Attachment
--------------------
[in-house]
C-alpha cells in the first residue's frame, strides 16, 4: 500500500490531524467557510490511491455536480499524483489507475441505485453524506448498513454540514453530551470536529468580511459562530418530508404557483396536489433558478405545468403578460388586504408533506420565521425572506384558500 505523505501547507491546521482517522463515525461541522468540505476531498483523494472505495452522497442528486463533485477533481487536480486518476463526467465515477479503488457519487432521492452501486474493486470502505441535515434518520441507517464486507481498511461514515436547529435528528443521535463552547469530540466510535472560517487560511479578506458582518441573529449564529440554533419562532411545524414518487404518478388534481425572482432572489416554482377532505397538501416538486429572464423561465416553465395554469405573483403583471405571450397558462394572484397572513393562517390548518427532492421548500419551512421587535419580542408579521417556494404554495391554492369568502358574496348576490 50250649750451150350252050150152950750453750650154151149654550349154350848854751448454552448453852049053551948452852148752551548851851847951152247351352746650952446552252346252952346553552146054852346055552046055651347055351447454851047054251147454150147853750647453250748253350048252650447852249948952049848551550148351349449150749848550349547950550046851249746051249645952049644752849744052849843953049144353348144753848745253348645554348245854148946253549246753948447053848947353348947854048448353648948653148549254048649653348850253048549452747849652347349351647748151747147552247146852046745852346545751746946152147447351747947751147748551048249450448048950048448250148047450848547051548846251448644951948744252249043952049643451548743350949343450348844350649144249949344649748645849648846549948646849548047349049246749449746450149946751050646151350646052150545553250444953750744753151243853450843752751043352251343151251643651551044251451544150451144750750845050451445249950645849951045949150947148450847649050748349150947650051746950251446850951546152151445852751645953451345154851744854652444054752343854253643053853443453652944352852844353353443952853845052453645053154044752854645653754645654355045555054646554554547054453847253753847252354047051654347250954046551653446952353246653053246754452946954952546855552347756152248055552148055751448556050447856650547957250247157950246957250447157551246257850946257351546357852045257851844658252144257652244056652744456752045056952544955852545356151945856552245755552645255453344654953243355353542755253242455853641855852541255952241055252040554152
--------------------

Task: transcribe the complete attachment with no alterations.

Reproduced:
[in-house]
C-alpha cells in the first residue's frame, strides 16, 4: 500500500490531524467557510490511491455536480499524483489507475441505485453524506448498513454540514453530551470536529468580511459562530418530508404557483396536489433558478405545468403578460388586504408533506420565521425572506384558500 505523505501547507491546521482517522463515525461541522468540505476531498483523494472505495452522497442528486463533485477533481487536480486518476463526467465515477479503488457519487432521492452501486474493486470502505441535515434518520441507517464486507481498511461514515436547529435528528443521535463552547469530540466510535472560517487560511479578506458582518441573529449564529440554533419562532411545524414518487404518478388534481425572482432572489416554482377532505397538501416538486429572464423561465416553465395554469405573483403583471405571450397558462394572484397572513393562517390548518427532492421548500419551512421587535419580542408579521417556494404554495391554492369568502358574496348576490 50250649750451150350252050150152950750453750650154151149654550349154350848854751448454552448453852049053551948452852148752551548851851847951152247351352746650952446552252346252952346553552146054852346055552046055651347055351447454851047054251147454150147853750647453250748253350048252650447852249948952049848551550148351349449150749848550349547950550046851249746051249645952049644752849744052849843953049144353348144753848745253348645554348245854148946253549246753948447053848947353348947854048448353648948653148549254048649653348850253048549452747849652347349351647748151747147552247146852046745852346545751746946152147447351747947751147748551048249450448048950048448250148047450848547051548846251448644951948744252249043952049643451548743350949343450348844350649144249949344649748645849648846549948646849548047349049246749449746450149946751050646151350646052150545553250444953750744753151243853450843752751043352251343151251643651551044251451544150451144750750845050451445249950645849951045949150947148450847649050748349150947650051746950251446850951546152151445852751645953451345154851744854652444054752343854253643053853443453652944352852844353353443952853845052453645053154044752854645653754645654355045555054646554554547054453847253753847252354047051654347250954046551653446952353246653053246754452946954952546855552347756152248055552148055751448556050447856650547957250247157950246957250447157551246257850946257351546357852045257851844658252144257652244056652744456752045056952544955852545356151945856552245755552645255453344654953243355353542755253242455853641855852541255952241055252040554152